Another important strategy outlined in the article, is to increase agricultural productivity in areas where productivity is high. If farmers in Africa need more fertilizer to farmers in the United States, they need less.
The article is essentially proved that high yields can be achieved with less chemicals and water, resulting in not only reduce pollution, but in some cases also made low cost farmers.
And in the end, the article argues that the cymbals humans should be provided more food that we grow. This means a reduction of food waste, not just those that are so common in Western cuisine, but also the huge post-harvest losses caused by poor storage conditions in poor countries.
And it also means a shift in diet from meat and dairy products, the production of which is inefficient, in the direction of plant. Probability mass conversion to vegetarianism is recognized in Article low, but at the same time it is argued that even incremental changes — for example, moving a lot of people from the less efficient beef to chicken meat — change the situation.
Article carefully avoids taking sides in the ideological war over the food system. She does not use the argument of the left is that the answer to the food supply in the world will give organic production, as well as in terms of rules that markets will solve all problems.
She also advocates the introduction of a generally accepted system of an increasing number of developing sound ideas of social movements in this area — but only if they serve three objectives — to increase food production, reduce environmental damage and improve food security.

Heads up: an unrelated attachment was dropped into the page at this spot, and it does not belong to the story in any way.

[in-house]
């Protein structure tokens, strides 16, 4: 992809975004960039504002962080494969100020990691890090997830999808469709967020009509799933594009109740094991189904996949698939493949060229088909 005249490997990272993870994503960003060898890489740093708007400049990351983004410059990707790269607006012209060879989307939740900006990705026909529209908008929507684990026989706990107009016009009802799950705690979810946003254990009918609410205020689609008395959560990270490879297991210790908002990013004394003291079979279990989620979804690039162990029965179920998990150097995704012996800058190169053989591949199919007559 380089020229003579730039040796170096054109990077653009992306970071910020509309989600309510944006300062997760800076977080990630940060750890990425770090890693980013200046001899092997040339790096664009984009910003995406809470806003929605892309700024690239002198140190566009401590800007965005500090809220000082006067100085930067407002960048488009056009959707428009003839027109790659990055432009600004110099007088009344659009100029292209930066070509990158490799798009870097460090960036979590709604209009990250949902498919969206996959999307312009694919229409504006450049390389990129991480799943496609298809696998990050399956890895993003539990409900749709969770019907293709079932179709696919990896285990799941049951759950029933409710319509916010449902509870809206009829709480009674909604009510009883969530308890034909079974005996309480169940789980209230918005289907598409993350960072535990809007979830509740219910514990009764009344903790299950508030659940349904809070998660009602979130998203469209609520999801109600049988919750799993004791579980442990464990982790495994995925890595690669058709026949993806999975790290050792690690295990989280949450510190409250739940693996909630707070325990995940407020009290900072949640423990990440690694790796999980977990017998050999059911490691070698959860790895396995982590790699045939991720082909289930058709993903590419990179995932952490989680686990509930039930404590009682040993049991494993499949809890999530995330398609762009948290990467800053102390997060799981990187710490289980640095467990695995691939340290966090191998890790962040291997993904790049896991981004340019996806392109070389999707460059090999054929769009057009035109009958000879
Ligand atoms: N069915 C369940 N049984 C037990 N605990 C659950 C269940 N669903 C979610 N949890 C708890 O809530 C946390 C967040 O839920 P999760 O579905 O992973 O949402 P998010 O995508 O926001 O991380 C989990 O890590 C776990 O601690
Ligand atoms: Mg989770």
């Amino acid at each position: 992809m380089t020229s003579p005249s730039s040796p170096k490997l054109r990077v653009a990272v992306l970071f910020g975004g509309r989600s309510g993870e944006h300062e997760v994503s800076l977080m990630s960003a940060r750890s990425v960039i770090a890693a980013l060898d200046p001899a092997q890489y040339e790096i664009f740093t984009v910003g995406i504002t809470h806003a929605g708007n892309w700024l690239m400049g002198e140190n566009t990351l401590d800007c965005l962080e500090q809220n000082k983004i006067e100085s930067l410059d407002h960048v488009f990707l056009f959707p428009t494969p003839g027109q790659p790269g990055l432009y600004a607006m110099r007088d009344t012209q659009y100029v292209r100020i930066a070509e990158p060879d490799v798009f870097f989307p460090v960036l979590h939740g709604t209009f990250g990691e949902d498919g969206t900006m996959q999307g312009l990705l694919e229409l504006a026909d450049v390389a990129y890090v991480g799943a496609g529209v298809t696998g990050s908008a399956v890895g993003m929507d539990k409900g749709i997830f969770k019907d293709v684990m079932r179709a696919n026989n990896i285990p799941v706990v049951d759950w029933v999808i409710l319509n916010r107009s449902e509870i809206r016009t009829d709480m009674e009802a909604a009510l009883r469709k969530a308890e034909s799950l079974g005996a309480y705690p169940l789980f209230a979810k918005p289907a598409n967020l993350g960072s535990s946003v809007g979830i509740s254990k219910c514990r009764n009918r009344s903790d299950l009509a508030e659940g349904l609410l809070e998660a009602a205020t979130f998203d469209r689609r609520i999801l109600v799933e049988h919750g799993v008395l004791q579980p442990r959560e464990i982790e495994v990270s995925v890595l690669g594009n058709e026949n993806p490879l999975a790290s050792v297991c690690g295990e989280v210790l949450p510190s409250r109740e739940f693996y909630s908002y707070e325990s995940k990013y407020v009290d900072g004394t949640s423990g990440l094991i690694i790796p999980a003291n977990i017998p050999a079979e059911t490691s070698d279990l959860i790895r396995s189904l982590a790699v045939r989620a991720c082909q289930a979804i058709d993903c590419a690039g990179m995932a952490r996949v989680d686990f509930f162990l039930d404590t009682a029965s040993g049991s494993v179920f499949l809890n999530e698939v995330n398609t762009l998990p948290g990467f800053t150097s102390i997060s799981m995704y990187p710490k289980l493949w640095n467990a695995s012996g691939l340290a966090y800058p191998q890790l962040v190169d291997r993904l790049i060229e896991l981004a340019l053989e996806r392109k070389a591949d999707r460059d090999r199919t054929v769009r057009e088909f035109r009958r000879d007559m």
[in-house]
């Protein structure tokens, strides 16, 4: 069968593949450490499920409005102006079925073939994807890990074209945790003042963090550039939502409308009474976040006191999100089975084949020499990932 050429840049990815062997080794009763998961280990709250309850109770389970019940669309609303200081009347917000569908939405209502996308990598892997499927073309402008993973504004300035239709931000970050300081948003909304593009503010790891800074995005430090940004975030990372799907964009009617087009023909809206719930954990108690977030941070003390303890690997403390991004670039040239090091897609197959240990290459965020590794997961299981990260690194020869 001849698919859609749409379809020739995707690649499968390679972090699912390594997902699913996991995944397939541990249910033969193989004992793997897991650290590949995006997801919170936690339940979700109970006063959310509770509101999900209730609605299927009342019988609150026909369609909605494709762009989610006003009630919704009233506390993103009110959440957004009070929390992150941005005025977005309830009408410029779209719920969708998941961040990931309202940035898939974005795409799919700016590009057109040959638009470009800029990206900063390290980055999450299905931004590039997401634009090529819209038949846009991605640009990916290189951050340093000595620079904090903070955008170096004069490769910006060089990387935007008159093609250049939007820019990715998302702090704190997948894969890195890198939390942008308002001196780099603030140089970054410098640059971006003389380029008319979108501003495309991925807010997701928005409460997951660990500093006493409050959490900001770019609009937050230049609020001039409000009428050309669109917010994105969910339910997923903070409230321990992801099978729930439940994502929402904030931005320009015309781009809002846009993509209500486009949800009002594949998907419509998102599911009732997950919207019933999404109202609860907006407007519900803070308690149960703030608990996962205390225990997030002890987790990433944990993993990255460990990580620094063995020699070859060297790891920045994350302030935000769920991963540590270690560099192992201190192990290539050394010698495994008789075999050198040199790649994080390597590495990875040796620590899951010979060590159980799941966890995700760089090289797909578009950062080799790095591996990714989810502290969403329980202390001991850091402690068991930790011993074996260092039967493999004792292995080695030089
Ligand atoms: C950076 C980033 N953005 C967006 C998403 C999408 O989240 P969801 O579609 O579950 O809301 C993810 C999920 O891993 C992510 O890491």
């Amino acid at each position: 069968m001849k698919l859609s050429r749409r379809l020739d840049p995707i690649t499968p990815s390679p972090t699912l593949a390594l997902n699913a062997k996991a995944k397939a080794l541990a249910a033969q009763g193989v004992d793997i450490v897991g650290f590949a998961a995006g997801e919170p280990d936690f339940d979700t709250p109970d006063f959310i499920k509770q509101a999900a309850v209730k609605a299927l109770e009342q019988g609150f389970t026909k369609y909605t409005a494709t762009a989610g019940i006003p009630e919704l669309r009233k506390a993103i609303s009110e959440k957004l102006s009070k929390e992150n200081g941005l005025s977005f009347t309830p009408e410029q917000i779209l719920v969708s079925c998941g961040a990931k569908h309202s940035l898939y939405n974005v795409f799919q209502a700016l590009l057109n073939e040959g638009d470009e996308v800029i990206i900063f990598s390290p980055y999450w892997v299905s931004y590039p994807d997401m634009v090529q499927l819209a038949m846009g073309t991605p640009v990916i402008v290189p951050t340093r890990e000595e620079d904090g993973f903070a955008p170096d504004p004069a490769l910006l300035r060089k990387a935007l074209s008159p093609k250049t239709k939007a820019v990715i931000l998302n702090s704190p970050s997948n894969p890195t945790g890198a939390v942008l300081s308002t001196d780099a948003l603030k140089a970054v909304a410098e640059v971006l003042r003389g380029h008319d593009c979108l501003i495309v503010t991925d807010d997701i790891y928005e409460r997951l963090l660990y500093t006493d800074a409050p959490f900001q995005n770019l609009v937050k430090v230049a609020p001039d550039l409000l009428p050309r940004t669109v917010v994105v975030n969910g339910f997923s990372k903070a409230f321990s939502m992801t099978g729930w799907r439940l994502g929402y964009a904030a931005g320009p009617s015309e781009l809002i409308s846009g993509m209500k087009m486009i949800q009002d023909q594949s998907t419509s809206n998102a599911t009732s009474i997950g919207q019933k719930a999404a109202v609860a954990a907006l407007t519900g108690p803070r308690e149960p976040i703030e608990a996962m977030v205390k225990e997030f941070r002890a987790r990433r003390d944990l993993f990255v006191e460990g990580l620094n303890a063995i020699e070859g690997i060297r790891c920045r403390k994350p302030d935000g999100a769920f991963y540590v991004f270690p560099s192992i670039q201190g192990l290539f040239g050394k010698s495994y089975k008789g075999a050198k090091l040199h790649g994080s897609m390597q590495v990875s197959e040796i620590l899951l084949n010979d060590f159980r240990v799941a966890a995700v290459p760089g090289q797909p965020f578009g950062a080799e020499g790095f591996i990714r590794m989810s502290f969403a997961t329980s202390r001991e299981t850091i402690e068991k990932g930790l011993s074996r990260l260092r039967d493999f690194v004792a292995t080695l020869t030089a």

As a scientific report, not a policy document, the work of Foley does not introduce any major new proposals, how to put it all into practice. Many observers who have studied the subject, came to the conclusion that the obstacles to this are not primarily a technical impossibility, but a lack of political will to address these problems, leading to low public investment in agriculture.
In his article, Dr. Foley still makes one intriguing offer. Pointing to a certification system that promotes "green" building construction, he asks: What about the new system of certification of sustainable food production?
Instead of the service of one of the ideological preferences of what the labeling of organic products now, the new mark would be based on a system that awards points for the public good and takes them for the environment. Food produced in accordance with best practice, would have received the highest marks, or, perhaps, the highest letter grades. If the consumer has learned it, this certification could put pressure on companies and farmers, so that they improve their production practices.
"This certification would help us penetrate the existing logos such as" local "and" organic "are not really tell us a lot about what we eat," — says Dr. Foley in Scientific American.
One can only imagine the ideological battles that unfold if this idea will be taken seriously. Although some of the necessary elements are already starting to fall into place, for example, attempts to measure the carbon footprint (the amount of carbon dioxide released into the environment during production, approx. Mixednews) different foods.
If scientists could no ulterior motives to maintain control of the certification system, using it as a means of applying strict criteria for efficiency of agriculture, turning at the same time its mark in the world brand, the world would have found a powerful new tool for improving the situation of the food supply and the health of the planet .